It's not a Chicagoland summer without Ravinia, with its multitude of concerts and other attractions ( including the opening of RaviniaMusicBox, an immersive experience that is slated to open with two Leonard Bernstein installations ).
However, that summer of song may be in jeopardy, as the COVID-19 pandemic has resulted in a multitude of events being cancelledand even Illinois Gov. JB Pritzker recently said that summer festivals may not take place this year. ( That being stated, according to Ravinia's website, all public and privately hosted events will be cancelled until at least June 1. )
This is a special season for another reason, though: Welz Kauffman, the out president/CEO, will leave his post after 20 years at the helm. He is only the third full-time professional leader of Ravinia, following Edward Gordon ( 1974-1989 ) and Zarin Mehta ( 1990-2000 ). "It feels a little daunting that I've been here 20 years," Kauffman told Windy City Times in an interview that took place shortly before the lockdowns occurred. "But how many people have their board of directors say, 'Yeah, you can leavebut if you give us one more year.' That just doesn't happen.
"I probably could have [gone on another 20 years], but I have this sense that a lot had been accomplished with the Ravinia family. Also, as a side note, I talked with a bunch of people in Europeand they basically said that 20 years was perfect. Sometimes, people stay too long at the dance. Why not go out on a heavily caffeinated high note?"
Then, Kauffman described RaviniaMusicBox, which is slated to open Friday, June 12: "It's a building with a rooftop bar and it offers great views of the parks. It has four different spaces. There's a foyer and there's another space; then, there's a video area and a 60-seat theater that tricked out, technologically. And then there's something like a museum-gallery space.
"We decided to focus on Bernstein because there are so many aspects of his musical genius that one can explore. There are his compositions, teachings and even social activism; he's going to be the focus for several seasons. There's a beautiful, wonderful, fun exhibit coming from the National Museum of American Jewish History on Bernstein as well."
And, as usual, there's an incredibly wide variety of acts to entertain everyone. Just a few of the acts slated to appear include Carrie Underwood, John Legend, Rodrigo y Gabriela, Diana Ross, Alan Cumming and Ari Shapiro, Betty Buckley, Patti LaBelle, Tony Bennett, Ani DiFranco, Sheryl Crow, Gladys Knight, Ms. Lauryn Hill, Train and The Zappa Band.
"I love when people are blown away by the acts," Kauffman said. "We have first-timers like Jesse & Joy, from Mexico; she just came out last year. I wanted them for a while. They're schedule to start our season [on June 12] while Rodrigo y Gabriela are scheduled for Sept. 13. Also, Musiq Soulchild is coming for the first time; I'm crazy about that guy. Ruben Studdard hasn't been with us, and he's opening for Patti LaBelle. And Ani DiFranco is newand she's opening for Indigo Girls, during Pride Week.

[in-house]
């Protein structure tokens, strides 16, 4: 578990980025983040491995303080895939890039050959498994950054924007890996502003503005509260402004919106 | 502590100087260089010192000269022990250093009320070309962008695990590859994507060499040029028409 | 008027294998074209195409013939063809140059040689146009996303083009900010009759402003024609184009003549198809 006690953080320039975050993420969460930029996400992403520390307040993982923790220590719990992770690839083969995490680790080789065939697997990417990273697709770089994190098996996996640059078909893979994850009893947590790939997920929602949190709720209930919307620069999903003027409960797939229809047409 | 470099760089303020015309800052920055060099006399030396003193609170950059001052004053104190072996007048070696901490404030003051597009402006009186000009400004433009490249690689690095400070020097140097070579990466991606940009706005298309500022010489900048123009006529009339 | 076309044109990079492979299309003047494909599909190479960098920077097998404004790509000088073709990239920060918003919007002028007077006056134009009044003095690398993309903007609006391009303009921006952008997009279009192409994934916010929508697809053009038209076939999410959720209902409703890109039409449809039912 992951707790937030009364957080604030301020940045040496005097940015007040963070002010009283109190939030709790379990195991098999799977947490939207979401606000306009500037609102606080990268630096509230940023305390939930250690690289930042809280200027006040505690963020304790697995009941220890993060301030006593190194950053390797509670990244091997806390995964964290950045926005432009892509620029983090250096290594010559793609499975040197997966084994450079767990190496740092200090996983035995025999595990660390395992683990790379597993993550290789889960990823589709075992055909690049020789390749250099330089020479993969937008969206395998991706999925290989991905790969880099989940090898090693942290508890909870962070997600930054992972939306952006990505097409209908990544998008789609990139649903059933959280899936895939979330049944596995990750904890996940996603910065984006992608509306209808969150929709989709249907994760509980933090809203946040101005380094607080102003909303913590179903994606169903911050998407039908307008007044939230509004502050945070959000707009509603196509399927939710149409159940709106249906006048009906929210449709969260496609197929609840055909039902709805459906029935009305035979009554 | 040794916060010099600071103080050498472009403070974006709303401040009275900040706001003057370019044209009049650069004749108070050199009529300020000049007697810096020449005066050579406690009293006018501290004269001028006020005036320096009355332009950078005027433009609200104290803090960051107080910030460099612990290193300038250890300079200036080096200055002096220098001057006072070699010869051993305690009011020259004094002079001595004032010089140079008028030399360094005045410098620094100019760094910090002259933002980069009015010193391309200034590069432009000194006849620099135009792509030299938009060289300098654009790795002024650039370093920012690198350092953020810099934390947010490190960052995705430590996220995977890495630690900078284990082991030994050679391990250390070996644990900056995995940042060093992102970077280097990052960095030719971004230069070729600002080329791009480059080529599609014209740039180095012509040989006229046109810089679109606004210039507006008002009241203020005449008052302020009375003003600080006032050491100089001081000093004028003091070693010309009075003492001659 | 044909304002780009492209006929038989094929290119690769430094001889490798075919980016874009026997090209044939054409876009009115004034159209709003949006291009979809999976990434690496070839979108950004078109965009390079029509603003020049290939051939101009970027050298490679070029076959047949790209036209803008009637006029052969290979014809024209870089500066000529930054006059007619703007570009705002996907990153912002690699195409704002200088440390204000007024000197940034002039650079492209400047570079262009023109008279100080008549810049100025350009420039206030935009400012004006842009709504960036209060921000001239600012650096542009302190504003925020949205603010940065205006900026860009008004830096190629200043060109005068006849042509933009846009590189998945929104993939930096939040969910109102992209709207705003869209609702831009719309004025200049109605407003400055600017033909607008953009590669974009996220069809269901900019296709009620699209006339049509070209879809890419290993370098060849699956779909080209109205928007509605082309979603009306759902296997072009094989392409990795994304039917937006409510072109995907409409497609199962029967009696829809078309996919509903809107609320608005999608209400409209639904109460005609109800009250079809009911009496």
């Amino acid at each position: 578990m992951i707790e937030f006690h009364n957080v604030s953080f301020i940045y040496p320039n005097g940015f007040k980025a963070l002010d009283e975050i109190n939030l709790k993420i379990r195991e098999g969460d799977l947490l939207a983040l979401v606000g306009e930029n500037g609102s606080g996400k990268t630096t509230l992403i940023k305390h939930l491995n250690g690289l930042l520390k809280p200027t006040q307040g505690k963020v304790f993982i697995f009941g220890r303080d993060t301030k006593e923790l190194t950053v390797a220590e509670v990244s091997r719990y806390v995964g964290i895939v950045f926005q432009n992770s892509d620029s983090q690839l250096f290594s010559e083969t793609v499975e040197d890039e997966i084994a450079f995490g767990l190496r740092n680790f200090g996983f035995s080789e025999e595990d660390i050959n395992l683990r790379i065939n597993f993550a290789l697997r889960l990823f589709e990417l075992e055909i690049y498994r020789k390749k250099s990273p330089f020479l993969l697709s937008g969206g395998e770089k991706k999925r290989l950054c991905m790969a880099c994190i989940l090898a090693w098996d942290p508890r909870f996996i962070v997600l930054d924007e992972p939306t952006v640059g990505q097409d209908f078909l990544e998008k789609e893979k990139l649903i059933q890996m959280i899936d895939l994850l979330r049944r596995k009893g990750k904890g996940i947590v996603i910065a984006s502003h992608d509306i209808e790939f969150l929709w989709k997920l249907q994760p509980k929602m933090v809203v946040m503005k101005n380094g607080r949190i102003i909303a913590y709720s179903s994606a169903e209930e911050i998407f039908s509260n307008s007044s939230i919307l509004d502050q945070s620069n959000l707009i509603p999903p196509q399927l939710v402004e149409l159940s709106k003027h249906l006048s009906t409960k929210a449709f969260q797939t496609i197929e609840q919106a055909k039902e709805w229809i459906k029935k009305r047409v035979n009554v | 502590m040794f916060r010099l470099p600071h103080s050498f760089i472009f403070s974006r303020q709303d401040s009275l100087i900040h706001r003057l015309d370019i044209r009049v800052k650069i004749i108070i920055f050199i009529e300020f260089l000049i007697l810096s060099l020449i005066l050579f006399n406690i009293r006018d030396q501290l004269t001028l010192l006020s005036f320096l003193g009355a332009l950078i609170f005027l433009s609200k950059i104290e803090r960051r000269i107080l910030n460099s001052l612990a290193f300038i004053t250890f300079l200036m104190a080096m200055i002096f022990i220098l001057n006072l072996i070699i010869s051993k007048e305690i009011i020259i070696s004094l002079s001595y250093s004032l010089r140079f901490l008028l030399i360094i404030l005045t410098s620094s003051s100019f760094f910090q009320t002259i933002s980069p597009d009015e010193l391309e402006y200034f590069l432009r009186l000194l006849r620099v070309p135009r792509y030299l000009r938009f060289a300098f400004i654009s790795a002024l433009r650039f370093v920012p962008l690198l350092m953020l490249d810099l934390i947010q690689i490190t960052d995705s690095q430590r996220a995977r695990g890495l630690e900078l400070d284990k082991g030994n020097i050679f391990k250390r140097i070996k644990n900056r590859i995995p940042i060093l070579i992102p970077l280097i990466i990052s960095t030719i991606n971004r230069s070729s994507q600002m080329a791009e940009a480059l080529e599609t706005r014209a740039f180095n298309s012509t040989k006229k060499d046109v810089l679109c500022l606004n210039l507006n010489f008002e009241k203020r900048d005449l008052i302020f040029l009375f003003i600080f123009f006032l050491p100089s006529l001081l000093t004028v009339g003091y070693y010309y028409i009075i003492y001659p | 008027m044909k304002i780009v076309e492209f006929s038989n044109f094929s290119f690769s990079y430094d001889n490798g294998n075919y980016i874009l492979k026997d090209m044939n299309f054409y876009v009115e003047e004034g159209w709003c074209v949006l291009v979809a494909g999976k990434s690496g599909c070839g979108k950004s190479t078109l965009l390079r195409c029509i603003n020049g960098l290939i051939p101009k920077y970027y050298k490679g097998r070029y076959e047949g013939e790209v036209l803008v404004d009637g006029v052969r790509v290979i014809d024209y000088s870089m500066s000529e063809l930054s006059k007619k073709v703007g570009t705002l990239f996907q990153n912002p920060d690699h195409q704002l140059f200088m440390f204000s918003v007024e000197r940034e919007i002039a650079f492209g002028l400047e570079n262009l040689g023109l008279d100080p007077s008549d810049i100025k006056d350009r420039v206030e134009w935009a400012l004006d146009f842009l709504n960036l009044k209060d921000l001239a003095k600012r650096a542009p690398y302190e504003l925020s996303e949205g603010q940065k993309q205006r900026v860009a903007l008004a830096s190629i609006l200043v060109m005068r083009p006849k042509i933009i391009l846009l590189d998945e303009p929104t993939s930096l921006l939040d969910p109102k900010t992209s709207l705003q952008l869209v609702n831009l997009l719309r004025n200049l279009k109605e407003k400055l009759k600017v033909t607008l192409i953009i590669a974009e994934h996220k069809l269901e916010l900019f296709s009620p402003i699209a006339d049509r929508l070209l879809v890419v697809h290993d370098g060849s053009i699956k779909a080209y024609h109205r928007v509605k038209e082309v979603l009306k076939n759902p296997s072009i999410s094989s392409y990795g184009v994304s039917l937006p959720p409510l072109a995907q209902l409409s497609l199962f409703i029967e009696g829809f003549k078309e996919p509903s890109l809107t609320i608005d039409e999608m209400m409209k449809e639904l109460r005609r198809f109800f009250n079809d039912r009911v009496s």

"We also have classical musicians, like the gorgeous Italian pianist Beatrice Rana. Also, pianist Jorge Federico Osorio will perform Rachmaninoff."
Also, lesbian conductor Marin Alsop will be in the new position of chief conductor/curator, leading the Chicago Symphony Orchestra in five concerts, including the Legendary Women's Voices gala starring Oscar nominee Cynthia Erivo. "I can't wait to see Cynthia," Kauffman said. "She was amazing at the Oscarsand she's such a chameleon."
As for Alsop, "I've known [her] since the '80s," Kauffman said. "She was the director of a small orchestra in the New York area. Not only is she a more-than-competent musician, but she's also one of the most thoughtful, intelligent, diplomatic, inquisitive people I've ever metwarm and humble, but she has a command of what it takes to get In front of the Chicago Symphony Orchestra. Also, she's passionate about education for underserved kids. Plus, she's Leonard Bernstein's only female student; he was famous for saying, in the '60s, that women shouldn't be conductors. She's the real thingand she and her wife have a really good life. It was really important for me to make this [Alsop being at Ravinia] happen."
In addition, there will be an Aug. 23 farewell concert for Kauffman, entitled "All Welz That Ends Well." "The women's board wanted to do something for me, and I tried to beg offbut I didn't want to be rude," he said. "Proceeds will go toward RaviniaMusicBoxand I have no idea what the program will be. That sounds fun."
And as for what he plans on doing after leaving, Kauffman said, "I have no idea. My husband and I are just trying to figure out the next parts of our lives and careers. He's done some consulting work; he's worked in the field of dance. I really don't know what I'm going to do. If anything, I might just take a little bit of a break."